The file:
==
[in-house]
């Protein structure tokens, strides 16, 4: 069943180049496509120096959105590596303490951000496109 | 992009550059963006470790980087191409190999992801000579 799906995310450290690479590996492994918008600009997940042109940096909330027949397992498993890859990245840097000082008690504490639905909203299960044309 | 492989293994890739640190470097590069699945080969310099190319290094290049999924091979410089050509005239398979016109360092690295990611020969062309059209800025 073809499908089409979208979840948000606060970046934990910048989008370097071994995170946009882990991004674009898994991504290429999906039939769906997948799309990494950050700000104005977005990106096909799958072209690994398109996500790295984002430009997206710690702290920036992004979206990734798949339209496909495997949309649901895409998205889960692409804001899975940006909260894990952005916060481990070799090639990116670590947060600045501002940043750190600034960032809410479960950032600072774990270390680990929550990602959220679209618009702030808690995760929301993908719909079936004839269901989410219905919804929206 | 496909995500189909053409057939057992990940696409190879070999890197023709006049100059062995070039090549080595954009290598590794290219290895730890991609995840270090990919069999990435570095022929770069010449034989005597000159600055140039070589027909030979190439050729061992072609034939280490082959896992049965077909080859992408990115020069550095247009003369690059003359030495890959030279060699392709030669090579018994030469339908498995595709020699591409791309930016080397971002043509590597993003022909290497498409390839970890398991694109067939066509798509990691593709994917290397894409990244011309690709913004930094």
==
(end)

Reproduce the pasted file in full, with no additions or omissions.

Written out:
[in-house]
């Protein structure tokens, strides 16, 4: 069943180049496509120096959105590596303490951000496109 | 992009550059963006470790980087191409190999992801000579 799906995310450290690479590996492994918008600009997940042109940096909330027949397992498993890859990245840097000082008690504490639905909203299960044309 | 492989293994890739640190470097590069699945080969310099190319290094290049999924091979410089050509005239398979016109360092690295990611020969062309059209800025 073809499908089409979208979840948000606060970046934990910048989008370097071994995170946009882990991004674009898994991504290429999906039939769906997948799309990494950050700000104005977005990106096909799958072209690994398109996500790295984002430009997206710690702290920036992004979206990734798949339209496909495997949309649901895409998205889960692409804001899975940006909260894990952005916060481990070799090639990116670590947060600045501002940043750190600034960032809410479960950032600072774990270390680990929550990602959220679209618009702030808690995760929301993908719909079936004839269901989410219905919804929206 | 496909995500189909053409057939057992990940696409190879070999890197023709006049100059062995070039090549080595954009290598590794290219290895730890991609995840270090990919069999990435570095022929770069010449034989005597000159600055140039070589027909030979190439050729061992072609034939280490082959896992049965077909080859992408990115020069550095247009003369690059003359030495890959030279060699392709030669090579018994030469339908498995595709020699591409791309930016080397971002043509590597993003022909290497498409390839970890398991694109067939066509798509990691593709994917290397894409990244011309690709913004930094």